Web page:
New Health Network Takes Over From Provincial Ministry

    About $800 Million In Funding For Local Health Care Comes To South East

    BELLEVILLE, ON, March 29 /CNW/ - A critical milestone in Ontario health
care delivery is scheduled for April 1, 2007. On that day Queen's Park turns
the responsibility for approximately $800 million worth of funding over to the
South East Local Health Integration Network (South East LHIN), affecting
hospitals, long-term care homes, Community Care Access Centres, and other
health organizations throughout the region.
    First announced by the government in 2004, the 14 LHINs in Ontario are
charged with the job not just of funding health services, but of finding new
solutions to integrate health care delivery across their regions. The South
East region extends from Brighton to Cardinal, up to Smith Falls and Perth,
and over to north of Bancroft.
    "This puts decisions for our local health care organizations in the
community's hands," says Georgina Thompson, chair of the South East LHIN Board
of Directors. "In the past year, we have been building relationships with
health organizations and throughout the community, and we are eager to take
the next step. We're ready."

    Patient-Centred Focus
    The South East LHIN will assume responsibility for planning and funding
114 local health services. This includes seven hospitals as well as all
long-term care homes, Community Care Access Centres, community support service
agencies, mental health agencies, addiction agencies, divested psychiatric
hospitals, and community support services. The health ministry retains
responsibility for provincial policies and strategic planning, and some
provincial programs, including health human resources and public health.
    LHINs will oversee two thirds of Ontario's health care budget, or nearly
$20 billion a year.
    "Our government is standing by its commitment to build a health care
system around the needs of our communities and local patients," said Minister
of Health and Long-Term Care George Smitherman. "LHINs will make it easier for
patients to access the different health services they need. They will break
down barriers and ensure that local health care decisions are made with
patients' needs in mind."
    Building on the strengths of local health organizations, LHINs allow for
better matching of health care resources to community needs. "Our mandate goes
far beyond writing cheques," says Paul Huras, the South East LHIN CEO. "The
South East LHIN will be responsive to changing community needs, and engaged
with the community and local care providers in planning for these changes.
Finding solutions through creative, innovative integration across the whole
range of care should provide better access for the people who live and work

    Facts & Stats - April 2007

    Priorities for the South East LHIN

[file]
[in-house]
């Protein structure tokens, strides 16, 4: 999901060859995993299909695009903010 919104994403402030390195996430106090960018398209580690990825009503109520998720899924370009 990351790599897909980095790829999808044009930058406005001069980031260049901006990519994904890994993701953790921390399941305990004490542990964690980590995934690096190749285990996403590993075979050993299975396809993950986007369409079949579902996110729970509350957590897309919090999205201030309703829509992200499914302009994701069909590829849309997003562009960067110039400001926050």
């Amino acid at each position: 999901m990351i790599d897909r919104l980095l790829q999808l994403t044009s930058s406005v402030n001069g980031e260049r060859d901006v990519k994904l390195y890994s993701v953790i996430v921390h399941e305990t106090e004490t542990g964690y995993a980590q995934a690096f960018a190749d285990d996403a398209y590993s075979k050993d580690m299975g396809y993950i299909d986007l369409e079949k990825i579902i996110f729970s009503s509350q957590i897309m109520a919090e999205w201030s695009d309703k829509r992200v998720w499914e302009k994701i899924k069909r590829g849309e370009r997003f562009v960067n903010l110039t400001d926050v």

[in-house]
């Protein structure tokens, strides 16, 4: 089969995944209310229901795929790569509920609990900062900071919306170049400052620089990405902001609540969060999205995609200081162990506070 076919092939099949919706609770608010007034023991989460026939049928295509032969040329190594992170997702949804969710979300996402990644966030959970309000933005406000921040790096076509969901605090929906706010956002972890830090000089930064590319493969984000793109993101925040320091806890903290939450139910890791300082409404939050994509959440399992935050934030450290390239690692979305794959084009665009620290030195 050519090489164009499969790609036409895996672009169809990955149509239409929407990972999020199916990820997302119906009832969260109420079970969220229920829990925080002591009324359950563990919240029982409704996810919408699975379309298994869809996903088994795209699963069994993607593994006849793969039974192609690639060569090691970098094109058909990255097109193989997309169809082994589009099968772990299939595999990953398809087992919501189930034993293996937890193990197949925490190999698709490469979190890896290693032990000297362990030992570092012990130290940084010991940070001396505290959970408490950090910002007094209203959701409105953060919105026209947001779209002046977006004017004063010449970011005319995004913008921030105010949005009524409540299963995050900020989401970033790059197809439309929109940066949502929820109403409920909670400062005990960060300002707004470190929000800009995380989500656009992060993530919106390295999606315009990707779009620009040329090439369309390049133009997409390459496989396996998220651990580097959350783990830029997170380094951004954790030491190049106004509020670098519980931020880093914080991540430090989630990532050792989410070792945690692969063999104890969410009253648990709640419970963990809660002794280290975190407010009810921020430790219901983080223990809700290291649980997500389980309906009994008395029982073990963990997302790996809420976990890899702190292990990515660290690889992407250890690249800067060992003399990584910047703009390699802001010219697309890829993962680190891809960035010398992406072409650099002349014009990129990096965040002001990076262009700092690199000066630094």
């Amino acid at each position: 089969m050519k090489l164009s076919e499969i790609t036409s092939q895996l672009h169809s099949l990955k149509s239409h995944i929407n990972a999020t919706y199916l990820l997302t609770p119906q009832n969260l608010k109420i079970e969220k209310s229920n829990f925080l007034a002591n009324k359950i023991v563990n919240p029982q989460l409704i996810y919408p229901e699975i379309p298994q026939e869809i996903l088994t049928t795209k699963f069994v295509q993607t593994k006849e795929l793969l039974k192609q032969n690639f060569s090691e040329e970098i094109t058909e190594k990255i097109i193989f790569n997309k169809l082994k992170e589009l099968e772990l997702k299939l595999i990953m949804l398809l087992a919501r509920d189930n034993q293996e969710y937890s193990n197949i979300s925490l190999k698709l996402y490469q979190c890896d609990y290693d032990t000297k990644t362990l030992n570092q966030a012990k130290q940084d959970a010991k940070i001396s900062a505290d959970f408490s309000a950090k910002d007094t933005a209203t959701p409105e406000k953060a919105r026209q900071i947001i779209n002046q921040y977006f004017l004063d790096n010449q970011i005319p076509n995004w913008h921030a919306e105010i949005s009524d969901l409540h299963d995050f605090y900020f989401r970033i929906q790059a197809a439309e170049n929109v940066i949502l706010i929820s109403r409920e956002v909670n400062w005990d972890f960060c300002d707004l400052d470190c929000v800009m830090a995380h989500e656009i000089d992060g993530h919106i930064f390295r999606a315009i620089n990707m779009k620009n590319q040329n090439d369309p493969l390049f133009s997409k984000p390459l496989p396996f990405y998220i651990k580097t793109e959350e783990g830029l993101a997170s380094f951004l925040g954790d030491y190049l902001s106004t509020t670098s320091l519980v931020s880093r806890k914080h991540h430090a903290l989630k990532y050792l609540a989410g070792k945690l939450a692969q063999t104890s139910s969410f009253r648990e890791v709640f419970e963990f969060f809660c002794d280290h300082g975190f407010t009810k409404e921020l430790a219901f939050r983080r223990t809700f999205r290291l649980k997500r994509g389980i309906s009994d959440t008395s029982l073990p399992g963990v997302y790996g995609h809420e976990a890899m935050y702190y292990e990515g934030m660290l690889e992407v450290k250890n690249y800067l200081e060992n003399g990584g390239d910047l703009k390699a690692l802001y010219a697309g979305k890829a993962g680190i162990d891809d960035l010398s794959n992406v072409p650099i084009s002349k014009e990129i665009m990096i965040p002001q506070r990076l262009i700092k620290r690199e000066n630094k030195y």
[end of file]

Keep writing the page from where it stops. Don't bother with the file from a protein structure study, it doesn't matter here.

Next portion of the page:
The South East LHIN set priorities based on 109 meetings in 22 communities
across the region in 2006. They were set out in October 2006, in the
Integrated Health Services Plan, and include:

    -   Access to health care, including primary, speciality, acute, long-
        term, and other levels of care
    -   Seamless transitions across health care (e.g., emergency department,
        acute care, long-term care, rehabilitation, home care, community
        support services)
    -   Enhancement of provincial wait times strategy
    -   Service provision to aboriginal and First Nations communities
    -   Service provision in French.

    Key facts about the South East LHIN
    -   All South East LHIN Board meetings are open to the public. Some
        meetings will be held across the region, as well as at the office in
    -   The Board of Directors comprises nine individuals from the region
    -   All Ontarians remain free to go to the health organizations and
        providers of their choice, regardless of LHIN boundaries
    -   Total South East LHIN budget for 2007-2008 is approximately
        $800 million.

    South East LHIN population
    -   Population in the region is about 470,000, or 3.84% of the Ontario
    -   Population density is lowest of the LHINs in southern Ontario, so
        this is the most rural LHIN in southern Ontario
    -   Health service use is the most self-contained of all the LHIN regions
    -   Most people living in the region get their health care in the region
    -   South East LHIN has highest proportion of older individuals of all
        the LHINs, throwing a spotlight on health needs associated with

    114 health service organizations under the South East LHIN
    -   7 hospitals (some are multi-site): Perth and Smith Falls District
        Hospital, Providence Continuing Care, Brockville General Hospital,
        Hotel Dieu, Lennox and Addington Hospital, Quinte Health Corporation,
        Kingston General Hospital
    -   6 addiction services
    -   1 Community Care Access Centre (multi-site)
    -   22 mental health organizations
    -   35 long-term care homes
    -   39 community support services
    -   4 community health centres.

For further information:

For further information: Polly Thompson, South East LHIN, (613) 967-0196
No.221, or toll-free 1-866-831-5446 No.221

Organization Profile


More on this organization

Custom Packages

Browse our custom packages or build your own to meet your unique communications needs.

Start today.

CNW Membership

Fill out a CNW membership form or contact us at 1 (877) 269-7890

Learn about CNW services

Request more information about CNW products and services or call us at 1 (877) 269-7890